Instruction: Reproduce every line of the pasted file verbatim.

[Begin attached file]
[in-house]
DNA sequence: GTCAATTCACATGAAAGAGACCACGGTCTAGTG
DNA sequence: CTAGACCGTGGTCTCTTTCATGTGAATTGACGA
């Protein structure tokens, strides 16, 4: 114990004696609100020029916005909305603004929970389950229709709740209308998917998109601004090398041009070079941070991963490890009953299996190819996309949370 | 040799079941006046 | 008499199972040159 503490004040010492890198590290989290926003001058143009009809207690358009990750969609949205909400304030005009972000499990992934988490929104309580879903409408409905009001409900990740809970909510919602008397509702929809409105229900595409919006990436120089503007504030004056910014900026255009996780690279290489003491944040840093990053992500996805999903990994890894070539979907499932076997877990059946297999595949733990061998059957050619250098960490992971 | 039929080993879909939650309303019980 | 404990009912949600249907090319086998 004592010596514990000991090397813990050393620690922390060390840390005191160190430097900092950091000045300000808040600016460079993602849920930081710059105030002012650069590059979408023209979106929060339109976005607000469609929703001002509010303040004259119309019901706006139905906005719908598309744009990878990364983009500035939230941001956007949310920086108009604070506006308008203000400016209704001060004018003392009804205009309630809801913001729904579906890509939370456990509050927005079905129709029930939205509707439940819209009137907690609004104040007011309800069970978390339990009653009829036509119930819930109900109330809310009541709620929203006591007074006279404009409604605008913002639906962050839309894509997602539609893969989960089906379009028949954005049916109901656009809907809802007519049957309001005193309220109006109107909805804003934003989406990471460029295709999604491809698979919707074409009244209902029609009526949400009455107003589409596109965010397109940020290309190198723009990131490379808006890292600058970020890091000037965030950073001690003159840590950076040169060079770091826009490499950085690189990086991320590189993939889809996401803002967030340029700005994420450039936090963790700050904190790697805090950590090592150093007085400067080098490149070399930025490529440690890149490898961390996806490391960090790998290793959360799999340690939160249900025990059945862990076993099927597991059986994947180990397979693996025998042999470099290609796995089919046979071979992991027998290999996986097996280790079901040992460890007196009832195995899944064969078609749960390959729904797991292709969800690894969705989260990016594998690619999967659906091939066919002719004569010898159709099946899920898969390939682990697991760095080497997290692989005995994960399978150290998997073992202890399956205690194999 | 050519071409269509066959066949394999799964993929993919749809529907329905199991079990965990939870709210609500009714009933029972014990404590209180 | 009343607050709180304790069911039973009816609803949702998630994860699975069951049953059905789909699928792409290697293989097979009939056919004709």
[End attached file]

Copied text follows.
[in-house]
DNA sequence: GTCAATTCACATGAAAGAGACCACGGTCTAGTG
DNA sequence: CTAGACCGTGGTCTCTTTCATGTGAATTGACGA
């Protein structure tokens, strides 16, 4: 114990004696609100020029916005909305603004929970389950229709709740209308998917998109601004090398041009070079941070991963490890009953299996190819996309949370 | 040799079941006046 | 008499199972040159 503490004040010492890198590290989290926003001058143009009809207690358009990750969609949205909400304030005009972000499990992934988490929104309580879903409408409905009001409900990740809970909510919602008397509702929809409105229900595409919006990436120089503007504030004056910014900026255009996780690279290489003491944040840093990053992500996805999903990994890894070539979907499932076997877990059946297999595949733990061998059957050619250098960490992971 | 039929080993879909939650309303019980 | 404990009912949600249907090319086998 004592010596514990000991090397813990050393620690922390060390840390005191160190430097900092950091000045300000808040600016460079993602849920930081710059105030002012650069590059979408023209979106929060339109976005607000469609929703001002509010303040004259119309019901706006139905906005719908598309744009990878990364983009500035939230941001956007949310920086108009604070506006308008203000400016209704001060004018003392009804205009309630809801913001729904579906890509939370456990509050927005079905129709029930939205509707439940819209009137907690609004104040007011309800069970978390339990009653009829036509119930819930109900109330809310009541709620929203006591007074006279404009409604605008913002639906962050839309894509997602539609893969989960089906379009028949954005049916109901656009809907809802007519049957309001005193309220109006109107909805804003934003989406990471460029295709999604491809698979919707074409009244209902029609009526949400009455107003589409596109965010397109940020290309190198723009990131490379808006890292600058970020890091000037965030950073001690003159840590950076040169060079770091826009490499950085690189990086991320590189993939889809996401803002967030340029700005994420450039936090963790700050904190790697805090950590090592150093007085400067080098490149070399930025490529440690890149490898961390996806490391960090790998290793959360799999340690939160249900025990059945862990076993099927597991059986994947180990397979693996025998042999470099290609796995089919046979071979992991027998290999996986097996280790079901040992460890007196009832195995899944064969078609749960390959729904797991292709969800690894969705989260990016594998690619999967659906091939066919002719004569010898159709099946899920898969390939682990697991760095080497997290692989005995994960399978150290998997073992202890399956205690194999 | 050519071409269509066959066949394999799964993929993919749809529907329905199991079990965990939870709210609500009714009933029972014990404590209180 | 009343607050709180304790069911039973009816609803949702998630994860699975069951049953059905789909699928792409290697293989097979009939056919004709």